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Reflections on the Castlemaine Art Museum: Siggins on Ramsay

In art as in life, hands can tell us something of an individual's age and possibly of their station in life. In this reflection on a portrait by Hugh Ramsay, Phillip Siggins shares with us the reaction of the portrait's famous commissioner, donor, and daughter of the sitter, Dame Nelly Melba to the artist's depiction of her father's hands. In 2019 Ramsay's portrait of David Mitchell was lent to the National Gallery of Australia for their major Hugh Ramsay exhibition.

Hugh Ramsay, David Mitchell, 1903, oil on canvas. Castlemaine Art Museum, Gift of Dame Nellie Melba, 1924. Image: Ian Hill.
This portrait of David Mitchell—businessman, entrepreneur, father of Dame Nellie Melba—is one of the major works held by our gallery. It was commissioned by Melba and gifted by her to the gallery in 1924. It sits well with Violet Teague’s Portrait of a Pioneer and is Jupiter to the lesser planets of Frederick Reynold’s Portrait of John Shirlow (1918) and Ramsay’s early Nude Study, Old Man (c.1900).

In Ramsay’s portrait there is a quiet sense of David Mitchell’s deep past, of achievements won through resilience and hard work, and of hard won wealth. Note the column in the background signifying the classical past, and the various classical vessels dimly gleaming—the sort of booty a Roman general might have had displayed at his triumph. While Reynold’s Mitchell is presented as an image of a long life well lived, seated in drowsy, patriarchal contentment and leaning back from the surface, his John Shirlow surges forward, full of acumen and aggression. These portraits, at one time, hung in proximity, illuminating each other and suggesting different ways of contesting life’s challenges.

Ramsay’s Nude Study, Old Man also makes an interesting contrast with his later David Mitchell portrait. This nude figure study dates back to Ramsay’s student days under Bernard Hall and is a remarkably mature portrait. The pose reflects Rodin’s The Thinker. Life models for the National Gallery of Victoria Art School were paid frugally, and this old fellow could well be someone who came in off the street looking for work or a handout. Ramsay has combined the image of humble age with wisdom in a time-honoured way. It’s an image with an ancient heritage—from Rembrandt, to representation of saints (particularly St Jerome), to Socrates and his noble death. Something of a wise and kindly aura hangs about David Mitchell as well.

Hugh Ramsay was born in Glasgow in 1877 and arrived in Australia with his family in 1878. He studied at the gallery school from 1894 to 1899. After being runner-up for the National Gallery Travelling Scholarship, he travelled to Paris, meeting fellow art student George Lambert on the voyage; together, they studied old master paintings in the Louvre. Ramsay responded strongly to Velazquez and was influenced by contemporaries such as James Abbott McNeill Whistler and John Singer Sargent. In Paris he enjoyed notable success but his health broke down. Under Melba’s patronage he moved to London but was unable to go on, having been diagnosed with tuberculosis, and Melba contributed a hundred pounds towards his fare back to Victoria. She also paid the costs of his return home exhibition in Melbourne.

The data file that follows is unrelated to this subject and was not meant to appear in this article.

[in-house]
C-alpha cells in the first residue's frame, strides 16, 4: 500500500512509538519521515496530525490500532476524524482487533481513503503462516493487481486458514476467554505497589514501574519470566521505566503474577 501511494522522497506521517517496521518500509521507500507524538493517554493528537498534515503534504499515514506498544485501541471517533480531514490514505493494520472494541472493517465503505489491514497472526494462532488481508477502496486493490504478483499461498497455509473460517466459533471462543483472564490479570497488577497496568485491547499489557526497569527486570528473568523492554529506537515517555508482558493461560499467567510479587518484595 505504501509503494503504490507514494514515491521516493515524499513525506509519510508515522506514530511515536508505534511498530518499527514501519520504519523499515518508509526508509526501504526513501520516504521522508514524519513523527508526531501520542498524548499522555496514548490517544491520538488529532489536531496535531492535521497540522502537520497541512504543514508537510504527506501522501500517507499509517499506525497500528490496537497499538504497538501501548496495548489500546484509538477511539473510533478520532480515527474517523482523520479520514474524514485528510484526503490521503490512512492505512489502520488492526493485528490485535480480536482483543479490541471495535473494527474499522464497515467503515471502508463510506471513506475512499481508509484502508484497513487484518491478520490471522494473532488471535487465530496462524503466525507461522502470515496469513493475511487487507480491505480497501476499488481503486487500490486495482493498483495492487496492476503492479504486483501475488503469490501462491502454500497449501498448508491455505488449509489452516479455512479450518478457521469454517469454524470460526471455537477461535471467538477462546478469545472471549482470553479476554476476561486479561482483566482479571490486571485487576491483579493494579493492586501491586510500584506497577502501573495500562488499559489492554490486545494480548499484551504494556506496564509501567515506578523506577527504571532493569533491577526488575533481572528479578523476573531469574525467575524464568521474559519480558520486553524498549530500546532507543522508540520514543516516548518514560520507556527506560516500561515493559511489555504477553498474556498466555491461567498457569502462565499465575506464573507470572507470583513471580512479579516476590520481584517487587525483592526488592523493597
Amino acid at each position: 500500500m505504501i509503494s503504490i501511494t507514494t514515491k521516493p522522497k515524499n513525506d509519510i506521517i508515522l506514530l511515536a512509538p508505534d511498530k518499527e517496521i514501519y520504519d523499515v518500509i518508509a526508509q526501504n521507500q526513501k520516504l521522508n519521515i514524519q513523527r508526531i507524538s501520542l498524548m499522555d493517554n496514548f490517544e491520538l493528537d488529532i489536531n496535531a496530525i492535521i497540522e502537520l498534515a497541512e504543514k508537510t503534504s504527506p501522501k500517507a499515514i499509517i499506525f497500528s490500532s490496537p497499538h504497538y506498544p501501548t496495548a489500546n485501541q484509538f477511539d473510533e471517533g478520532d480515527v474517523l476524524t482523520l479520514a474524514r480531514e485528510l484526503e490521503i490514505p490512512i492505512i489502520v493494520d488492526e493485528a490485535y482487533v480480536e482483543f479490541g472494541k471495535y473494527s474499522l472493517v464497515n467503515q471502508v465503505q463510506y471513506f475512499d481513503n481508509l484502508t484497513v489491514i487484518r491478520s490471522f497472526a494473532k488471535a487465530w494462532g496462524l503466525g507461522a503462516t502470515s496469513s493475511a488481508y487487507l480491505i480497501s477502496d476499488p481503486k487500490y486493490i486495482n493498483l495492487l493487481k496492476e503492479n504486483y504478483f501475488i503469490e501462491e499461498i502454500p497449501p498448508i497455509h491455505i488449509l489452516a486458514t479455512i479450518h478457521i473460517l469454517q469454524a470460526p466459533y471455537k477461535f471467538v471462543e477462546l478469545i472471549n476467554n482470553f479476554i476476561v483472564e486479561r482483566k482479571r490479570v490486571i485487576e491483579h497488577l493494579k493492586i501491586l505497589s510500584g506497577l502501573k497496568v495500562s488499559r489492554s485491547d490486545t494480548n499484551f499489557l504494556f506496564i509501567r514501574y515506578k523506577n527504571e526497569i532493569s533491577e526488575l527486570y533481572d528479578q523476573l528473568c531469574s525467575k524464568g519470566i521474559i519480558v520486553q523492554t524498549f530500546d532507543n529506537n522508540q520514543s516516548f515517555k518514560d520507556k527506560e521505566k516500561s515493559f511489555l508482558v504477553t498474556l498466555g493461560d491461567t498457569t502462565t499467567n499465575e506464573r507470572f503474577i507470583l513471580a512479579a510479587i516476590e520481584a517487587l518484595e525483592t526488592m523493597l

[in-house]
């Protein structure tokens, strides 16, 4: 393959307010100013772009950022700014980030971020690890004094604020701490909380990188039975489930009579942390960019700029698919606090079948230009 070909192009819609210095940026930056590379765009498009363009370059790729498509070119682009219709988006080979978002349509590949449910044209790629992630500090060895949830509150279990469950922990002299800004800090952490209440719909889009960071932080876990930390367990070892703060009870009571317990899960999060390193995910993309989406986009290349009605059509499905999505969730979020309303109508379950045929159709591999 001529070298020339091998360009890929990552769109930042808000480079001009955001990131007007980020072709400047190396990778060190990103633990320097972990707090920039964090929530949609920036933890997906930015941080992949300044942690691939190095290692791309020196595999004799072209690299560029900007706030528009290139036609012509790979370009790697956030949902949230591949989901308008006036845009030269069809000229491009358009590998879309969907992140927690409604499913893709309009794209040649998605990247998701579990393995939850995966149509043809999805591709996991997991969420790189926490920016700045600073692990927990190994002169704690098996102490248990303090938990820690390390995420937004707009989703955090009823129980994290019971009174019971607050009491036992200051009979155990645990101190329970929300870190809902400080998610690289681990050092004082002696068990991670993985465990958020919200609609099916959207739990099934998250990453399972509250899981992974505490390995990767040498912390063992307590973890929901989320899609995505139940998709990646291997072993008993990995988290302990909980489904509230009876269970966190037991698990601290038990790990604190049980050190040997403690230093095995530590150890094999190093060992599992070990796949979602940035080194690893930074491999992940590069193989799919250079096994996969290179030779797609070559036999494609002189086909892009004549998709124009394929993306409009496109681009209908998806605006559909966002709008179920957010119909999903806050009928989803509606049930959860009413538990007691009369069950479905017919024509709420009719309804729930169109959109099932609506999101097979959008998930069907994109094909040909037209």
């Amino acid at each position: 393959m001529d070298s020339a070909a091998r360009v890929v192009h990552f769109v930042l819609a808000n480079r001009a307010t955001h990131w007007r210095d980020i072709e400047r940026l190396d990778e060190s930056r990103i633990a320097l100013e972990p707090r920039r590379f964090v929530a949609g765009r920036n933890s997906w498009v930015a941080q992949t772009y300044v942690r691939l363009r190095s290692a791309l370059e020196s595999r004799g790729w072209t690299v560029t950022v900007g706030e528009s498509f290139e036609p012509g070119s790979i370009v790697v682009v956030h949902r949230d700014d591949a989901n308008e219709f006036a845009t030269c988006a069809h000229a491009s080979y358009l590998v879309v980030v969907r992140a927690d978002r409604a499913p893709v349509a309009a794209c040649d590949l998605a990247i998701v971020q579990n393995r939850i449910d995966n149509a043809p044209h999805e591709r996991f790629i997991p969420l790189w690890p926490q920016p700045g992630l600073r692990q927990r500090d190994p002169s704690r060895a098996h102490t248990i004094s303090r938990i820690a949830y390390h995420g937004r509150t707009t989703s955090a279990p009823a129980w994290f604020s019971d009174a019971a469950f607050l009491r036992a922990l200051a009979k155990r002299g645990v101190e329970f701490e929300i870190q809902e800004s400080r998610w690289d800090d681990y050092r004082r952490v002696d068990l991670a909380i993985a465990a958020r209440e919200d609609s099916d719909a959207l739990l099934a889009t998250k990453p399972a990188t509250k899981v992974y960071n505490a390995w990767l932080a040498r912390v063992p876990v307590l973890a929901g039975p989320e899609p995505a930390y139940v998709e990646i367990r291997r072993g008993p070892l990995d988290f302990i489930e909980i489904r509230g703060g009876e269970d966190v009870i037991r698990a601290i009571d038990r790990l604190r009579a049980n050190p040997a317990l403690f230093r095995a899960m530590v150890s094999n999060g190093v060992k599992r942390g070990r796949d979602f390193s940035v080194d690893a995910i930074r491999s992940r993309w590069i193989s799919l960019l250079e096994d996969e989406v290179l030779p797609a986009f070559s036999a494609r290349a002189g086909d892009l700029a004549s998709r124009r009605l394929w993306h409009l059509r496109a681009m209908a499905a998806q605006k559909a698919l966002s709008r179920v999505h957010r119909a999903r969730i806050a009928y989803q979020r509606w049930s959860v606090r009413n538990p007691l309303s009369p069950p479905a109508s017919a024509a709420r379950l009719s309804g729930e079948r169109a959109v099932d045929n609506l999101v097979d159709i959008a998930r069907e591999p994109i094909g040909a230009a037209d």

Hugh Ramsay, Nude Study, Old Man, c.1900, oil on canvas. Castlemaine Art Museum, Presented by Mrs J. O. Wickin, 1947. Image: Ian Hill.
Ramsay returned to Melbourne in 1902, ill but full of frenetic energy. This portrait of Dame Nellie Melba’s father was completed in 1903. David Mitchell was 75 years old and had recently suffered a stroke. Considering his sitter’s drowsiness, Ramsay managed a dignified portrayal of the old man’s tired face with its heavy eyelids. The hardworking hands that Mitchell had used in his building and quarry business were painted even more realistically. Melba complained about the rough appearance of her father’s hands and asked Ramsay to repaint them. Ramsay is reputed to have responded that they were the hands of a workman. “All I could do is to paint gloves on them,” he is said to have responded. Melba wasn’t pleased but continued to sponsor Ramsay. I’m glad that gloves weren’t painted on them.

Ramsay is a tonalist in the sense that he was strongly influenced by old master painters and Whistler’s American tonalism. Velazquez painted the Spanish royal family with surprising candour, Hapsburg warts, massive chins and squinty eyes—not a flattering look. Ramsay, who studied Velazquez, learned from this, and in the depiction of David Mitchell is equally frank even down to his working-class hands.

Four years after completing the portrait of David Mitchell, Hugh Ramsay would be dead, aged twenty-eight. He was nursed to the last by his devoted sister Jessie, who, four years later, aged twenty-two, followed him to the grave with the same illness.

Brilliantly talented, musical, humorous and charming, his sojourn in Paris had yielded Salon success but under conditions of great hardship. His rescue from a freezing Paris studio by the great diva of the age (recently mistress of the Duc d’Orleans, pretender to the French throne) and his tragically shortened life were worthy of a Puccini opera. He is regarded as the Australian Sargent. Who knows what he would have accomplished, had he lived …

Phillip Siggins
February 2021

Phillip Siggins
One of CAMs most enthusiastic and skilled guides, Phillip Siggins happily retired to Castlemaine after a long career in academia and university administration. Siggins contributes literary reviews on a regular basis to various publications, such as the Griffith Review. You can read Phillip’s previous Reflection on Violet Teague’s Portrait of a Pioneer.

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Mount Alexander Shire Council
Christine Bell
National Library of Australia
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